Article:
Over-coaching definitely is a “thing” in the NBL these days but I’ll never understand what a player can achieve in two separate runs that amount to 5:44 of court-time. Or 6:37. Or 6:52. Or :19.

Yeah. OK. Maybe someone just needed a rest. So let’s not get a guy from the 20-plus minutes group back in? Let’s toss someone else a bone?

If it makes sense to you, fair enough. But it’s BS to me. I especially love it when a guy has just scored and he gets yanked at the next whistle. But maybe it’s me just not understanding player’s mentalities anymore cause there was a time hitting a shot or two meant he/she was starting to feel good.

(Though we do recognise there are times players ask to come out after busting their butt relentlessly – Mitch Creek a great example. He earns his rest.)

Joey Wright drew up a match-winning play for Creek, and Childress threw out the last meaningful shot by the Bullets so most fans left smiling and happy. It should bring them back.

The game night in itself sure wouldn’t.

And game day today for the MAC Adelaide Lightning’s WNBL showdown with Perth Lynx was even more galling.

For starters, there’s been zero in print media about the fact Adelaide was playing Sydney on Wednesday, nothing on Thursday that Lightning had beaten the defending champs in their own lounge-room, or previewing today’s big match with the Lynx.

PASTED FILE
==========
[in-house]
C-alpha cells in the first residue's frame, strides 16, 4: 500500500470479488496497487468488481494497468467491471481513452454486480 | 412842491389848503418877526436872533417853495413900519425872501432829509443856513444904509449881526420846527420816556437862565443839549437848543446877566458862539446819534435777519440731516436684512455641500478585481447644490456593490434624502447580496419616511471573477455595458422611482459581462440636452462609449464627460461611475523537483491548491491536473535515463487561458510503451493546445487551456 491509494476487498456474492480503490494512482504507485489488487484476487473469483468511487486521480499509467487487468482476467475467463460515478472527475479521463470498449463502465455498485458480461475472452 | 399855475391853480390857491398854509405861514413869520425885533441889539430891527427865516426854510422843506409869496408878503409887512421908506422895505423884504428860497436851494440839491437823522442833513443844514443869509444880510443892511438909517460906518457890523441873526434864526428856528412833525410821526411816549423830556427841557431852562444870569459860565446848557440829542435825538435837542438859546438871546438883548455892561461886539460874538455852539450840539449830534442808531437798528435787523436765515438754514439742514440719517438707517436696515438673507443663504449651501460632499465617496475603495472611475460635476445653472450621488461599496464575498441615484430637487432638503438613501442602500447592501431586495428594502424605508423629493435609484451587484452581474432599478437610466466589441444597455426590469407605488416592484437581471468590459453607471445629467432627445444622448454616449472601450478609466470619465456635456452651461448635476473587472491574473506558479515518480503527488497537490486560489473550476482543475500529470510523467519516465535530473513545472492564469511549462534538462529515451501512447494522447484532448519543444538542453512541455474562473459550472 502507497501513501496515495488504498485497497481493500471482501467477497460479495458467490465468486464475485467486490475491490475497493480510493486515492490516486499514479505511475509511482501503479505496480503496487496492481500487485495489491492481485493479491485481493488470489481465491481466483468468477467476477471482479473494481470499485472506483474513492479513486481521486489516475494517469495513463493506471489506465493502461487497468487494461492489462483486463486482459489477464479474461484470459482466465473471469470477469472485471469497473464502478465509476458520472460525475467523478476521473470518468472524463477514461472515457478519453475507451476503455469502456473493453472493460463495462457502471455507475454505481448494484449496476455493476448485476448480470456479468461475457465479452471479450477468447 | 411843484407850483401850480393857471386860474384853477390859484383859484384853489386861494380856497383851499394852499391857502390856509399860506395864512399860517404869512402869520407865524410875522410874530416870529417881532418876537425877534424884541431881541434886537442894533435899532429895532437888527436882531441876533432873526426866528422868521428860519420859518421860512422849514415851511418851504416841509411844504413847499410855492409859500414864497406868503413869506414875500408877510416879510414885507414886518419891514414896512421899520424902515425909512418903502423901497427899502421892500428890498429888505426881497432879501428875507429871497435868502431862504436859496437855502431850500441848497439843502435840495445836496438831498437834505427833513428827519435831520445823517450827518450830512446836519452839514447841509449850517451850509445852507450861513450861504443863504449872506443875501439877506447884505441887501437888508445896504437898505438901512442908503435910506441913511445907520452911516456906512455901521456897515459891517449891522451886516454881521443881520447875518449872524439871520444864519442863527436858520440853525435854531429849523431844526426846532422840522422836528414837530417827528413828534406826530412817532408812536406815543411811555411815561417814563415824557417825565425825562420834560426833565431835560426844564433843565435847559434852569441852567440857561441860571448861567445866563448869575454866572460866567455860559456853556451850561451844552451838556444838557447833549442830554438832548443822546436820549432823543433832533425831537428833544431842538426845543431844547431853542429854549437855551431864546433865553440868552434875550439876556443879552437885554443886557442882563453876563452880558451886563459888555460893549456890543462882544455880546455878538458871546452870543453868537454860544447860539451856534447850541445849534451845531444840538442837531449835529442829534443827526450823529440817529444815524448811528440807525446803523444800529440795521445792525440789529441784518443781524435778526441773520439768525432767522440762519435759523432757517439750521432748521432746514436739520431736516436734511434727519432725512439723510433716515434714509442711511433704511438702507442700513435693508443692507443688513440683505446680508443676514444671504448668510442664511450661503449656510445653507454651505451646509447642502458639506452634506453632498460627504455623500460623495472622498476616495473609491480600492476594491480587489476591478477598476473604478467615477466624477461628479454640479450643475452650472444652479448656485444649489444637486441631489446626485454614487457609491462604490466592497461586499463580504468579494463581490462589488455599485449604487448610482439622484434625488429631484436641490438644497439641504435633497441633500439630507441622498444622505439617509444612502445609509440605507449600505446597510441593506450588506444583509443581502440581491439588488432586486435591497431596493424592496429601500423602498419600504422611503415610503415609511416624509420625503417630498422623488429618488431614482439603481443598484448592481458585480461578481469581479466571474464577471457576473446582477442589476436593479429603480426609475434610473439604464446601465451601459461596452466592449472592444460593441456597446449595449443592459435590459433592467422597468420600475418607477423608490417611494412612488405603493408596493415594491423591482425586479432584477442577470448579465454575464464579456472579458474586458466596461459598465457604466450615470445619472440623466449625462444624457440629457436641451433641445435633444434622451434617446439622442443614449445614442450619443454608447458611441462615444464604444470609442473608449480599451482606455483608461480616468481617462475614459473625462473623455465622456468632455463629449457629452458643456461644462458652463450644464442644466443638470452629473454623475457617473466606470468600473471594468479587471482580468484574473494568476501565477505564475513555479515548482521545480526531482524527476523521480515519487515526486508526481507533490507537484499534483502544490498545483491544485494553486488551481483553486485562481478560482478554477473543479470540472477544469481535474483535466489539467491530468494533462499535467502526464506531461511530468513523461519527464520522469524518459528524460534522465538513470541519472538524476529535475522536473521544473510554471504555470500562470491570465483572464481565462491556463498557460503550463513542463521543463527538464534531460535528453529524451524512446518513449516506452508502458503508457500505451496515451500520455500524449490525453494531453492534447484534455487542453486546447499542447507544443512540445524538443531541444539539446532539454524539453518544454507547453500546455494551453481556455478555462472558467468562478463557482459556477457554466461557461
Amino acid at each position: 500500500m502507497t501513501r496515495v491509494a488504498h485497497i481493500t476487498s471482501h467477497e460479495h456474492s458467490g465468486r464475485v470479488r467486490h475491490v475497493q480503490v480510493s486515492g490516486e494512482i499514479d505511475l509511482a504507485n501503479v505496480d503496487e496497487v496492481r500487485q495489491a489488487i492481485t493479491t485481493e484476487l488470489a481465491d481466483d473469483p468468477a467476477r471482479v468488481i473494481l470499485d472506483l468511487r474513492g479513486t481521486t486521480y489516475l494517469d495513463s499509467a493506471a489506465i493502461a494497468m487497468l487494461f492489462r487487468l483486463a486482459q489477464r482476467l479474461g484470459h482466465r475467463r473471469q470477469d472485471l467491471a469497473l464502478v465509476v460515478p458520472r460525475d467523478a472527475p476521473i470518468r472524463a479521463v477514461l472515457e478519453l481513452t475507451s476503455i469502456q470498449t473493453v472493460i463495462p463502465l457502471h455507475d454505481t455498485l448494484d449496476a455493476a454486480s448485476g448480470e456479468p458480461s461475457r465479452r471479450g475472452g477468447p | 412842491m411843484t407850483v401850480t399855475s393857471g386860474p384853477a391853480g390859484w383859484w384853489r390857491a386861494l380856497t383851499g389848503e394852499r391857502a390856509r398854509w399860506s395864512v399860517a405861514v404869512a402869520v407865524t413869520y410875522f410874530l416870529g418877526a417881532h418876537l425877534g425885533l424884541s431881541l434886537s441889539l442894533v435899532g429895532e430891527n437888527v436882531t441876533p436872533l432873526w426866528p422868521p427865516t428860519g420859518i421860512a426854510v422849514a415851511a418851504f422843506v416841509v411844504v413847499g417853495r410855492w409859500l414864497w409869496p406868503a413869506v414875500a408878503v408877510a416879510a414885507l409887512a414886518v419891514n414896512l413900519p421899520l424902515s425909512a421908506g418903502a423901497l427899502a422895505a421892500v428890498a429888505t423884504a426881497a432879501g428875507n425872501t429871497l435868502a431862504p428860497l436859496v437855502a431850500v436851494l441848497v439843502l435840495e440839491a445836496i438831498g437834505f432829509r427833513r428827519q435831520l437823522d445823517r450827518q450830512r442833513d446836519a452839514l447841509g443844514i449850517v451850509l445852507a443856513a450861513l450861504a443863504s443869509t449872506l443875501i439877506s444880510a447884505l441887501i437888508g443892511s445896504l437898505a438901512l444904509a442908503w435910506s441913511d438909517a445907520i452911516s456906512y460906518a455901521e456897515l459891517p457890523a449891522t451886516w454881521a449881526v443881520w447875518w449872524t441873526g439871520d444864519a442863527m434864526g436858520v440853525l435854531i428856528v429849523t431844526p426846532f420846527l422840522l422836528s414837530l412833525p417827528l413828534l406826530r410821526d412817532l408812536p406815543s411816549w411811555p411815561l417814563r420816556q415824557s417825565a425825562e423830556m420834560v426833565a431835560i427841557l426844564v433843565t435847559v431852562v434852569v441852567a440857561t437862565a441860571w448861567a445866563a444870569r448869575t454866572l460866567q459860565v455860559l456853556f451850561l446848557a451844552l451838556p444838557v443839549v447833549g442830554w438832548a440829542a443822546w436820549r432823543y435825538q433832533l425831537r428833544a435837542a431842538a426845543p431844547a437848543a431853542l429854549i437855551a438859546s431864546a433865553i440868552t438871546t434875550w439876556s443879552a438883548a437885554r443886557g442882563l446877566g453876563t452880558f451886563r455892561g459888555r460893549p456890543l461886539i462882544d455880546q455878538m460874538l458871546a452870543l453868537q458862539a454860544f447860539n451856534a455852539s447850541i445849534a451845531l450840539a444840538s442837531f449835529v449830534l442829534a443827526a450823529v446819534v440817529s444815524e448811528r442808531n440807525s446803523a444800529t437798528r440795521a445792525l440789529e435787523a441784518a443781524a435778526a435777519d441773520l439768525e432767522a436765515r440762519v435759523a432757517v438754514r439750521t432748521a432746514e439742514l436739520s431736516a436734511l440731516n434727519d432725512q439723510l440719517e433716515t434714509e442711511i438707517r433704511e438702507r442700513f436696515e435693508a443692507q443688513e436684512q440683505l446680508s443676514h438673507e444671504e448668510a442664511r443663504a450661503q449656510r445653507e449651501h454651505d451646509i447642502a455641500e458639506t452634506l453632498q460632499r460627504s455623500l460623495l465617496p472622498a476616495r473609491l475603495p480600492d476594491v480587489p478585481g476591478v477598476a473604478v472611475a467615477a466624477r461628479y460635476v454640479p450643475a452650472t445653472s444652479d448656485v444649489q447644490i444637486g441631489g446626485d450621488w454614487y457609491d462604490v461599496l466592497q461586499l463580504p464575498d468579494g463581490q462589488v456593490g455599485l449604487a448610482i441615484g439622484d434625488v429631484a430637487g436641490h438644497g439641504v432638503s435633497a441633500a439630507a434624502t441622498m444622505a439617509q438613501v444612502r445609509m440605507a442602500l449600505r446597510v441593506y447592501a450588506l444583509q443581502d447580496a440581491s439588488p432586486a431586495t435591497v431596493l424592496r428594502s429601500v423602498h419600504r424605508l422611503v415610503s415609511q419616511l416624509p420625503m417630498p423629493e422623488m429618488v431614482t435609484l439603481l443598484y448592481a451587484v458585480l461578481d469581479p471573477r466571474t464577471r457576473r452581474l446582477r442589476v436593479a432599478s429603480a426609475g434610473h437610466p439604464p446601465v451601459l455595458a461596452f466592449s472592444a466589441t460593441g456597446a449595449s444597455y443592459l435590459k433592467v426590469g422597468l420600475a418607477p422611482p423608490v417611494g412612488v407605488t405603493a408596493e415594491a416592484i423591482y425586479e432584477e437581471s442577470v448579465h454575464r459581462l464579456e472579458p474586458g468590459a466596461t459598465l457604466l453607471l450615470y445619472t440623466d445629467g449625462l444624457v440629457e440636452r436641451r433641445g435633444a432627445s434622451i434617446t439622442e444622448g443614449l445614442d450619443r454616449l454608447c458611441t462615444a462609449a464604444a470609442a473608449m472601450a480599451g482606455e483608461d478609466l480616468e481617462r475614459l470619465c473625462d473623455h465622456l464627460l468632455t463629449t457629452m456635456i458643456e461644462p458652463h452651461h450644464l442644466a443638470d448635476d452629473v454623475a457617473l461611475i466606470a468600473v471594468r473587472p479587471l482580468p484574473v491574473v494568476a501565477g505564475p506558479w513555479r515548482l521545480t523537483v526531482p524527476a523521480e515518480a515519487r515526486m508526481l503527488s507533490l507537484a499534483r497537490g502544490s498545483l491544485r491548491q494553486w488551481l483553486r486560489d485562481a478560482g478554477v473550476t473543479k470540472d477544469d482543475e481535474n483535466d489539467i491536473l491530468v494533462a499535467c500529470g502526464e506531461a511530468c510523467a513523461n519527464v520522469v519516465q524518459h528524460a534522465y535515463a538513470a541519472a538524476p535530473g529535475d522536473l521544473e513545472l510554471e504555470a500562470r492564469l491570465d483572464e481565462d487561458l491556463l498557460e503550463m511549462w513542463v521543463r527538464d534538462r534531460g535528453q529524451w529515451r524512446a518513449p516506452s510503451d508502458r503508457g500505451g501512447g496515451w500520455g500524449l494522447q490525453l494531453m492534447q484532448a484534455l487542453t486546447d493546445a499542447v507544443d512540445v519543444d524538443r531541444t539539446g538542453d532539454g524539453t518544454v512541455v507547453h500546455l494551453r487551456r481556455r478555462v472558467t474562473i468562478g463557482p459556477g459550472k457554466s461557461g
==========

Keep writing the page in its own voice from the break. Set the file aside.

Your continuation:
Consequently only the usual diehards were at the game. For their trouble, they got a rock concert of near total irrelevance to the contest at hand, an on-court skills challenge between quarters which had the two startled little kids running off between the reassembled 10 players on the court.

Not quite a shambles. Just close.

Not once, but repeatedly, the MC on the microphone reminded Lightning fans to be back next SUNDAY for the free game against Melbourne.

The score-cube is showing the game is on SATURDAY, DECEMBER 9 but he didn’t let that bother him. “Don’t forget next Sunday…” Then again, did anyone from the organisation go and tell him he had it wrong? One hundred percent sure of the answer to that rhetorical query.

Sigh. This kind of stuff has been going on for so long. It is tedious watching “amateur hour” play out so regularly. But it is not only accepted but expected.

All it does is reinforce what little care or effort truly is made to actually service the state’s top women’s basketball team. Near enough is good enough.

So yeah: “Don’t forget next Sunday …”

The Lightning-Melbourne game is on Saturday but you know that. Let’s still hammer don’t forget next Sunday as a message to the 36ers’ organisation that maybe, just maybe, two weeks is long enough to forget returning the championship banners and retired numbers back into the rafters, applauding a rich tradition so easily forgotten when near enough is good enough.

It never used to be.

Dec 2